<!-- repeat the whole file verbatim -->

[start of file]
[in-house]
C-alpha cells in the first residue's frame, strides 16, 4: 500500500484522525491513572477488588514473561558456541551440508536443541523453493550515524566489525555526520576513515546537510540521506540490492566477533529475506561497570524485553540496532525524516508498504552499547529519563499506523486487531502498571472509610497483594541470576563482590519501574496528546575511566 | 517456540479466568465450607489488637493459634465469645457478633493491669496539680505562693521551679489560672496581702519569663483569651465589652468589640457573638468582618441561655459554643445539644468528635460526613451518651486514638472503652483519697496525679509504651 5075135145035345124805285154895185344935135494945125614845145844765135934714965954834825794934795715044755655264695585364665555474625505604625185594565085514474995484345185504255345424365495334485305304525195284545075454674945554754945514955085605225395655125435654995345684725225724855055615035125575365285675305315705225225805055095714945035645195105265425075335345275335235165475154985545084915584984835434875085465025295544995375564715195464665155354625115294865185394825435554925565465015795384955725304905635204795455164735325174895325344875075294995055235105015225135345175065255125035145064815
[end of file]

[in-house]
C-alpha cells in the first residue's frame, strides 16, 4: 500500500484522525491513572477488588514473561558456541551440508536443541523453493550515524566489525555526520576513515546537510540521506540490492566477533529475506561497570524485553540496532525524516508498504552499547529519563499506523486487531502498571472509610497483594541470576563482590519501574496528546575511566 | 517456540479466568465450607489488637493459634465469645457478633493491669496539680505562693521551679489560672496581702519569663483569651465589652468589640457573638468582618441561655459554643445539644468528635460526613451518651486514638472503652483519697496525679509504651 5075135145035345124805285154895185344935135494945125614845145844765135934714965954834825794934795715044755655264695585364665555474625505604625185594565085514474995484345185504255345424365495334485305304525195284545075454674945554754945514955085605225395655125435654995345684725225724855055615035125575365285675305315705225225805055095714945035645195105265425075335345275335235165475154985545084915584984835434875085465025295544995375564715195464665155354625115294865185394825435554925565465015795384955725304905635204795455164735325174895325344875075294995055235105015225135345175065255125035145064815